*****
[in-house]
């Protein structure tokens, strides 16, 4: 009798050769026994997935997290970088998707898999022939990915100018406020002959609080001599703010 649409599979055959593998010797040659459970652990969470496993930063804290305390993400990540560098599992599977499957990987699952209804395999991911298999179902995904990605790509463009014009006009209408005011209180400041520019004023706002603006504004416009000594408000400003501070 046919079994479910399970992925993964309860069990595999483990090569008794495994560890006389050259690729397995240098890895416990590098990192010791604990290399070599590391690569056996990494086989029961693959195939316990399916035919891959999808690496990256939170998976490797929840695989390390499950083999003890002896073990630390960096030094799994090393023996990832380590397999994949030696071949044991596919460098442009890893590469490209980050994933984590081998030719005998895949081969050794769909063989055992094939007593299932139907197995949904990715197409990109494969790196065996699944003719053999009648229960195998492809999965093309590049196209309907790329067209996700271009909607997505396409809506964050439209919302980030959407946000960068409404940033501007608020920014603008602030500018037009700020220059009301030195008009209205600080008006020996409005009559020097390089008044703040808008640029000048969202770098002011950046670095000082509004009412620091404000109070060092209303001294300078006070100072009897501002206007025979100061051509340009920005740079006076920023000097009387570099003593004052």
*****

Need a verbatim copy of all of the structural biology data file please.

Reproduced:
[in-house]
């Protein structure tokens, strides 16, 4: 009798050769026994997935997290970088998707898999022939990915100018406020002959609080001599703010 649409599979055959593998010797040659459970652990969470496993930063804290305390993400990540560098599992599977499957990987699952209804395999991911298999179902995904990605790509463009014009006009209408005011209180400041520019004023706002603006504004416009000594408000400003501070 046919079994479910399970992925993964309860069990595999483990090569008794495994560890006389050259690729397995240098890895416990590098990192010791604990290399070599590391690569056996990494086989029961693959195939316990399916035919891959999808690496990256939170998976490797929840695989390390499950083999003890002896073990630390960096030094799994090393023996990832380590397999994949030696071949044991596919460098442009890893590469490209980050994933984590081998030719005998895949081969050794769909063989055992094939007593299932139907197995949904990715197409990109494969790196065996699944003719053999009648229960195998492809999965093309590049196209309907790329067209996700271009909607997505396409809506964050439209919302980030959407946000960068409404940033501007608020920014603008602030500018037009700020220059009301030195008009209205600080008006020996409005009559020097390089008044703040808008640029000048969202770098002011950046670095000082509004009412620091404000109070060092209303001294300078006070100072009897501002206007025979100061051509340009920005740079006076920023000097009387570099003593004052």